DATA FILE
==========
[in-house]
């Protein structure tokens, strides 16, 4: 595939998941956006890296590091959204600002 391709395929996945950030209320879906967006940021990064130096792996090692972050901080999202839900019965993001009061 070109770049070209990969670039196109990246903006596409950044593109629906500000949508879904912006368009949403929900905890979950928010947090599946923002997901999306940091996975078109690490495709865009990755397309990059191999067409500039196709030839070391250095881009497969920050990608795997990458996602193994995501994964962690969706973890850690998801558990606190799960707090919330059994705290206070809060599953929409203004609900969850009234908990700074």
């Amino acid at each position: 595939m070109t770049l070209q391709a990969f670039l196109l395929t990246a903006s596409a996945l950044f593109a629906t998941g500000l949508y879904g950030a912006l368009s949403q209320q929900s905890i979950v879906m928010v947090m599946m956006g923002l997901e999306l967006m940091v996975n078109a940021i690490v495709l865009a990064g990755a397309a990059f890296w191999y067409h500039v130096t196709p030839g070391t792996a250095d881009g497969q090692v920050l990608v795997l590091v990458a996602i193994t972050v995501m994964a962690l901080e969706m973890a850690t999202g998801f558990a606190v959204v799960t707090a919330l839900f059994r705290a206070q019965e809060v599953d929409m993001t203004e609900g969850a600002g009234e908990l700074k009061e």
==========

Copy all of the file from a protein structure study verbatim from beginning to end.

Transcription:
[in-house]
């Protein structure tokens, strides 16, 4: 595939998941956006890296590091959204600002 391709395929996945950030209320879906967006940021990064130096792996090692972050901080999202839900019965993001009061 070109770049070209990969670039196109990246903006596409950044593109629906500000949508879904912006368009949403929900905890979950928010947090599946923002997901999306940091996975078109690490495709865009990755397309990059191999067409500039196709030839070391250095881009497969920050990608795997990458996602193994995501994964962690969706973890850690998801558990606190799960707090919330059994705290206070809060599953929409203004609900969850009234908990700074």
């Amino acid at each position: 595939m070109t770049l070209q391709a990969f670039l196109l395929t990246a903006s596409a996945l950044f593109a629906t998941g500000l949508y879904g950030a912006l368009s949403q209320q929900s905890i979950v879906m928010v947090m599946m956006g923002l997901e999306l967006m940091v996975n078109a940021i690490v495709l865009a990064g990755a397309a990059f890296w191999y067409h500039v130096t196709p030839g070391t792996a250095d881009g497969q090692v920050l990608v795997l590091v990458a996602i193994t972050v995501m994964a962690l901080e969706m973890a850690t999202g998801f558990a606190v959204v799960t707090a919330l839900f059994r705290a206070q019965e809060v599953d929409m993001t203004e609900g969850a600002g009234e908990l700074k009061e």